1. If tests are ordered, what are they are for?
  2. Who schedules the tests?
  3. How soon should I have them?
  4. What is the doctor looking for?
  5. How are the tests done?
  6. What information will the results provide?
  7. Is this test the only way to find out that information?
  8. What are the benefits and risks of having this test?
  9. How accurate is the test?
  10. Is there anything I should do to prepare for the tests?
  11. Will the test be uncomfortable?
  12. Would the test have any possible side effects?
  13. When will the results be ready?
  14. Who tells me the results?
  15. What’s the next step after the test?

WHN TIP – Extra Copies: Request that all tests and procedures be marked “Copy to Patient” so you can receive copies for your files. If you’re seeing multiple doctors, request that a second copy is forwarded to your primary care doctor. Provide your doctor’s name and address, if they are at a different clinic or location.

Medical Diagnosis

Here is a starter list of questions you may want to ask. Feel free to omit or add questions of your own.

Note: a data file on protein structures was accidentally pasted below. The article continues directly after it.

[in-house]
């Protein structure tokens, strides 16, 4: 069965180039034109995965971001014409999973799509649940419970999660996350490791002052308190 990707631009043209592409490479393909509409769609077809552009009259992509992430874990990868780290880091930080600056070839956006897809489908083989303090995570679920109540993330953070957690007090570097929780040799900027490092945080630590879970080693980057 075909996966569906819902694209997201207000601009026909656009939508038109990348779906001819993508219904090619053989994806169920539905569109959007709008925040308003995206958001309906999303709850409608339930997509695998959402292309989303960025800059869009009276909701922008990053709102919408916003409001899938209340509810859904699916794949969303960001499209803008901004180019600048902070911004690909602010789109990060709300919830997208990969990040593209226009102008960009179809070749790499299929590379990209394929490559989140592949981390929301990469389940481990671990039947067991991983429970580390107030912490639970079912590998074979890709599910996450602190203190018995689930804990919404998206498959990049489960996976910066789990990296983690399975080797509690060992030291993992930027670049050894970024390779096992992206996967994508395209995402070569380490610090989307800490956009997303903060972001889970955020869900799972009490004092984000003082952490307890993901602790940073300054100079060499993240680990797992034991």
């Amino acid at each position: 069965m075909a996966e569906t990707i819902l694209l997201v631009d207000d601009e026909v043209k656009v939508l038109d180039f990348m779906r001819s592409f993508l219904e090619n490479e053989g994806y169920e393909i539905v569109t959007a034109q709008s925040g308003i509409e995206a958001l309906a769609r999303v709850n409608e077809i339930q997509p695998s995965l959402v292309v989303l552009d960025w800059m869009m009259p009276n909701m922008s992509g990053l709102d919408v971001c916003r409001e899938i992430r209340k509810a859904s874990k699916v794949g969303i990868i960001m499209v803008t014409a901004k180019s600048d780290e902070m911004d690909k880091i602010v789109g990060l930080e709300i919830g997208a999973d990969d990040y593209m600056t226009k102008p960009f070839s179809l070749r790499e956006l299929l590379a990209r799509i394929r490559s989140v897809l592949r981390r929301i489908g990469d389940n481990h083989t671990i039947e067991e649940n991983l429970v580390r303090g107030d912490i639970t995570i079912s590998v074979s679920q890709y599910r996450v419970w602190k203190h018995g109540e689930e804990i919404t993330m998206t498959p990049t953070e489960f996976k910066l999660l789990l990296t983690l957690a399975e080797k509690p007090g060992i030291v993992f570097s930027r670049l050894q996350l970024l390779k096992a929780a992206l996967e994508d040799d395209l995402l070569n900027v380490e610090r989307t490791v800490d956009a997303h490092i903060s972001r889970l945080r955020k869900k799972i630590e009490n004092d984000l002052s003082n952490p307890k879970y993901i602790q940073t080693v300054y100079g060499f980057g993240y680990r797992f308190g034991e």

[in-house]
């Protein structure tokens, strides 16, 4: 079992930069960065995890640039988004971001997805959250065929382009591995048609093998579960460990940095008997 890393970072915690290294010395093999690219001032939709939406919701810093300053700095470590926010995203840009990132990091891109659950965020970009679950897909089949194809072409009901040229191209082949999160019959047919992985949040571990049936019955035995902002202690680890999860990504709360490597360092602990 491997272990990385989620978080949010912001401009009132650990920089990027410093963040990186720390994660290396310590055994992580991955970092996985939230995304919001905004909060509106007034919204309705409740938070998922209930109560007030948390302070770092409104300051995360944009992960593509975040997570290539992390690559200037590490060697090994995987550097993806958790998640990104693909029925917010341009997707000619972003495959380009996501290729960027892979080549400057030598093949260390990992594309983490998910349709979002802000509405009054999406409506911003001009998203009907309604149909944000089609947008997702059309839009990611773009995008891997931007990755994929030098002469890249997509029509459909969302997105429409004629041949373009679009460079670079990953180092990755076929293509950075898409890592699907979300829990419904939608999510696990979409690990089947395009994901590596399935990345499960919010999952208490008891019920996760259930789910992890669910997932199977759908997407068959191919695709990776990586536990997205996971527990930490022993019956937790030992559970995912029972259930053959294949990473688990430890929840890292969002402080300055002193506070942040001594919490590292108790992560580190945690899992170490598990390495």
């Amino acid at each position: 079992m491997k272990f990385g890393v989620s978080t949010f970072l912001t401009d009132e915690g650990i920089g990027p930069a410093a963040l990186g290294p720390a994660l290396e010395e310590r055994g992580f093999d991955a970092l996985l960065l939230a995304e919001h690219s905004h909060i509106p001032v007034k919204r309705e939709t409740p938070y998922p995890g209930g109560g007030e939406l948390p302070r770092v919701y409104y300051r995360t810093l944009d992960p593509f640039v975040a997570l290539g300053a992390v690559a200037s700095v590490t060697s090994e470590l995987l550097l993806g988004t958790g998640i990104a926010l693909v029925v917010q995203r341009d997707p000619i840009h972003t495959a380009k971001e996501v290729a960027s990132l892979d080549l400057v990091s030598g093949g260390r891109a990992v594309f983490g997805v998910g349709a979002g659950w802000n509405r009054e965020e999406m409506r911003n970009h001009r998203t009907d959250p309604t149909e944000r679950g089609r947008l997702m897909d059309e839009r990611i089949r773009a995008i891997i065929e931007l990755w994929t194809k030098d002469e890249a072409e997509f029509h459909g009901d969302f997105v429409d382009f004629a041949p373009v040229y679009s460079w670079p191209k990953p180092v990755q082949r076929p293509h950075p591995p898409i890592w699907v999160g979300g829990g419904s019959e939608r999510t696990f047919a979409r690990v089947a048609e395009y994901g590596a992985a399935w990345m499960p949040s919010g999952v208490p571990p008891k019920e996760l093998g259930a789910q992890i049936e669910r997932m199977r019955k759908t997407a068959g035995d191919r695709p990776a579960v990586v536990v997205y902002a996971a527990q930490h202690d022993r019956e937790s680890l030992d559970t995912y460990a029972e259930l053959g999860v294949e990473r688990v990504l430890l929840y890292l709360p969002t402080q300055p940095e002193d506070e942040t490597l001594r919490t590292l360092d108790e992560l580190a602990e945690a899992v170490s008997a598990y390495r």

WHN TIP – Explain the Diagnosis: Have the doctor explain the diagnosis to the patient. That is the doctor’s job.

  1. What is the exact diagnosis and prognosis? (Ask the doctor or nurse to explain medical terms and conditions you don’t understand.)
  2. Why do I have this problem?
  3. How will this diagnosis affect my overall health and in the future?
  4. Will more tests be needed?
  5. Regarding diagnosed conditions, what treatment options are available?
  6. What are the possible side effects that can result from each one?
  7. What are the possible benefits from each treatment? When will I start to see them?
  8. What are the chances that the treatment will work?
  9. Where will the treatment take place?
  10. What pre-existing conditions might influence the treatment or prognosis?
  11. What will happen if I don’t get treatment right away?
  12. What are the costs for each treatment and will my insurance cover it?
  13. What is the typical recovery time for my condition?
  14. What can I do to help speed recovery?